I would subhead this post “Rolling with the punches” because that’s really the underlying theme of the day. I apologize in advance for the lack of photos – T had to go back and pack up the campground so he wasn’t able to be my race photographer. If my official race photos aren’t too awful, I’ll link to them later. To those who don’t wish to read a really long report – scroll down to the bottom to see my times.
I usually like to be at the transition area super early, but with a 6:30 start time it was really hard to make the call to leave at 4:00 am, so I decided to suck it up and cut my pre-race time shorter in favor of some more sleep. Not a good idea, I arrived at the transition area at 5:45, about a half an hour before it was supposed to close. I frantically set up my transition area and pumped up my tires. I just felt completely flustered and unfocused. T had dropped me off and gone to look for parking, so by the time I found him back in the throngs of people, I was in quite a state. He calmed me down and reminded me that I had another 40 minutes before my wave started, which helped a lot. I got into my wetsuit and started feeling better. Then it was time to bid T good-bye and line up for my swim start.
The way the swim start works for this race is a little different, there’s a long permanent dock that they attach a floating dock to for the swimmers to get into the water and float next to for a few minutes while they wait for their wave to start. The various groups line up before hand in order of their start times, which gives you more time to get nervous, but also time to chat with your fellow age-group members which was nice. I found Jennifer to wish her luck, since her group left approx. 10 minutes before mine (plus she’s a really fast swimmer, so I knew she’d be way ahead of me by the end of my swim… ) Then I went and found my group of fellow 35-39 year old ladies.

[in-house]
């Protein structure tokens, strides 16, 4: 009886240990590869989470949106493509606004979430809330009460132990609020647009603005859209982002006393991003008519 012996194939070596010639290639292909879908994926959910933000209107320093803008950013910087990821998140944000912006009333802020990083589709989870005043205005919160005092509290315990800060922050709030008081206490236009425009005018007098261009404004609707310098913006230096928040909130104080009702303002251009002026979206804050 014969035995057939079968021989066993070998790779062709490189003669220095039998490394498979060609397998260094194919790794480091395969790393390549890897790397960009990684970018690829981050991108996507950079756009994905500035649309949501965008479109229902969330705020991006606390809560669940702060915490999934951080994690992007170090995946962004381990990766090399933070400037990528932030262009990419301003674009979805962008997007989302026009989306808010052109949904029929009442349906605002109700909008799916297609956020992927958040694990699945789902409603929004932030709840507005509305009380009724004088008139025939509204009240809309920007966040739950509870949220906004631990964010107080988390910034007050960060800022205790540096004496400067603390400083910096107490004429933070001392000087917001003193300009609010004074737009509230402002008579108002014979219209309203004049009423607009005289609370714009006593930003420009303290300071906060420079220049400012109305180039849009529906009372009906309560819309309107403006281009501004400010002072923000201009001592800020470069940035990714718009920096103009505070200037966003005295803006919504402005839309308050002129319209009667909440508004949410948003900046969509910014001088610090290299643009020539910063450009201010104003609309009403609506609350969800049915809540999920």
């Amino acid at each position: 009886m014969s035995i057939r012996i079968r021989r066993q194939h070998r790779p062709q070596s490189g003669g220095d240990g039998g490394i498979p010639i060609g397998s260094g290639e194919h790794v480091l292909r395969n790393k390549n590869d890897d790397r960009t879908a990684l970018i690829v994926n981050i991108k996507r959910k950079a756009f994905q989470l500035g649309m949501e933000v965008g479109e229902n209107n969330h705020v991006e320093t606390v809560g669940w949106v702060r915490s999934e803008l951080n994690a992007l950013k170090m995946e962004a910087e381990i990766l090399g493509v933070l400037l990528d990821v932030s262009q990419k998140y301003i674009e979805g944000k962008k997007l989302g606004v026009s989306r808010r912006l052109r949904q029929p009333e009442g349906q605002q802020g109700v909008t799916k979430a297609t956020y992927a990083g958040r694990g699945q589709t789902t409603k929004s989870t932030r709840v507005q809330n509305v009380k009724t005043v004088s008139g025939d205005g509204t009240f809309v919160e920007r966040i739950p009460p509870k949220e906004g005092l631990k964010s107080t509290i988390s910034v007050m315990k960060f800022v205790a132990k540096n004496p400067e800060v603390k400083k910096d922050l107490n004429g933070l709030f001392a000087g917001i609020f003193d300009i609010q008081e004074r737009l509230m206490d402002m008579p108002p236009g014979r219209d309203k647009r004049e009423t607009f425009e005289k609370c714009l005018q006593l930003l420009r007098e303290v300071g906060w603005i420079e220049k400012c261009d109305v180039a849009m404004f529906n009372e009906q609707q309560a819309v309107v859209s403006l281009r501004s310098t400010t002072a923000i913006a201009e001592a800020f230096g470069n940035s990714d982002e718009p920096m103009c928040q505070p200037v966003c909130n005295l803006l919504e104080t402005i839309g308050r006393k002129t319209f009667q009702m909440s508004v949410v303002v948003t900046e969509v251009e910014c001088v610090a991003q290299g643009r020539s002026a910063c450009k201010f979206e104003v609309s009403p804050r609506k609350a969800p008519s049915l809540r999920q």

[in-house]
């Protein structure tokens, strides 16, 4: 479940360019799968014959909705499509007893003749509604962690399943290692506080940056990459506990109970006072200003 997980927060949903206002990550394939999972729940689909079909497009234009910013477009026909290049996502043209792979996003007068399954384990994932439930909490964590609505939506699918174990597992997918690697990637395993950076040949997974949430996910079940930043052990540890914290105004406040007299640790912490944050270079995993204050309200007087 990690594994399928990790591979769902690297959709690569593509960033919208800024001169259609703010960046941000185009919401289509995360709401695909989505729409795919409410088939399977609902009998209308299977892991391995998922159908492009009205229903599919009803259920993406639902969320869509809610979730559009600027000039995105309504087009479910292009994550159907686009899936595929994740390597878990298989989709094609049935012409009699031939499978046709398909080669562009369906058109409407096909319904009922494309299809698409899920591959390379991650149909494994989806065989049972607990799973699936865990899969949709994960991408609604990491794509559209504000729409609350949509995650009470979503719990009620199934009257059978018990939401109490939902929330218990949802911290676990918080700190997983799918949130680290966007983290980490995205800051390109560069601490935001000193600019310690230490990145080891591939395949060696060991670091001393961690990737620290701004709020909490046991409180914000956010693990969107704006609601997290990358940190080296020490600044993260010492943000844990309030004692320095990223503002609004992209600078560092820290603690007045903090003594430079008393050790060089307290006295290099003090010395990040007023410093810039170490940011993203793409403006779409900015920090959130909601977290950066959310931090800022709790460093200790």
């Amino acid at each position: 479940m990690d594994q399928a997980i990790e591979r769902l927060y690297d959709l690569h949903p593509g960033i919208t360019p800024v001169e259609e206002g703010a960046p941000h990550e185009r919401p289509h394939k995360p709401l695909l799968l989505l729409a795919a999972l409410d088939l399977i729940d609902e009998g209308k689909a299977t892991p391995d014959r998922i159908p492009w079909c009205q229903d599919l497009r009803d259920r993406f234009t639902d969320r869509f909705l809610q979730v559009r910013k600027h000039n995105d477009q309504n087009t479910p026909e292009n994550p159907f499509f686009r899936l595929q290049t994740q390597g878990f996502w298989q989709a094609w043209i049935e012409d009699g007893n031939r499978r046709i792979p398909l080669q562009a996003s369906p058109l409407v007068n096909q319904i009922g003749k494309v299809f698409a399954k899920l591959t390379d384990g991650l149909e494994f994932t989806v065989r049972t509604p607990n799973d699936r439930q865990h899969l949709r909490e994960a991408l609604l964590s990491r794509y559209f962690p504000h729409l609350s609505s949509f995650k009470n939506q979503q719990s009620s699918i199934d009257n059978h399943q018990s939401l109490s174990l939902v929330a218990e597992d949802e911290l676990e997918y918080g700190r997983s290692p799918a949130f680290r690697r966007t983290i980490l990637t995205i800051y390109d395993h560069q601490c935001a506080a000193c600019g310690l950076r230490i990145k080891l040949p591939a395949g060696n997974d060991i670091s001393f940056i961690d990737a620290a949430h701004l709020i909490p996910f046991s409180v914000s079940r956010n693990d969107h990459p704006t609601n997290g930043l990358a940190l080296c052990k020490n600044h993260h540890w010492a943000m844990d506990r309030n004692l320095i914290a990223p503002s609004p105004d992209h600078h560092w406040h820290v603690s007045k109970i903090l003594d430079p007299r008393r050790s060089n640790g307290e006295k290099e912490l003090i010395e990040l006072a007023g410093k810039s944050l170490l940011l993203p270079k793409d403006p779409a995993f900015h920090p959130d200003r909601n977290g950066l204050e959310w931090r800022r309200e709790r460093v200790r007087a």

I always enjoy having a ladies only wave, mostly because the vibe pre-race is usually so supportive. There were a number of first-timers for this distance, so I got to assure them they were going to do great. Most of them just wanted to finish in under 8 hours (and probably did it way faster than that) and were generally unsure if they were going to be able to do it at all. Before we knew it, the wave before us was off and it was our turn to get in the water. Usually, I do a little swim warm-up before hand, but that wasn’t really an option at this race, so I was hoping that wouldn’t be a big problem. But no time to worry about that, it was time to swim.
For once, I was able to start in the group and not get stuck in the craziness. I started out with a nice relaxed stroke and just tried to find a nice smooth rhythm. I passed a few folks in my group and looked for someone to draft off of that was swimming a nice steady pace in a straight line. There was a small group that looked promising, but after I followed them for a bit, I realized they weren’t going in a straight line. So, after a little course correction, I found some open water and just tried to stay out of the way of the good swimmers from the other waves. The course is pretty narrow and got a little crowded toward the end, but I finished feeling good.
I headed into transition and changed into my bike gear. It felt like it took forever, but before I knew it I was out on the bike course. They’d changed the course, so the scouting ride I’d done a month ago was basically wasted. (I used to drive the course beforehand, and will do so in the future from now on… ) Luckily, it was pretty similar to the previous course start, so it wasn’t too big of a shock. I felt pretty good heading out and just focused on finding a nice comfortable pace to start with. About seven miles in, I noticed that one of my cleats felt loose and I realized that I was going to have to stop and deal with it. I debated the point for a while, then pulled to the side of the road – letting the folks I’d worked so hard to pass in the swim pass me by. I tightened my cleat and hit the road, only to have my chain jam up a little while later. Curse you, bike course!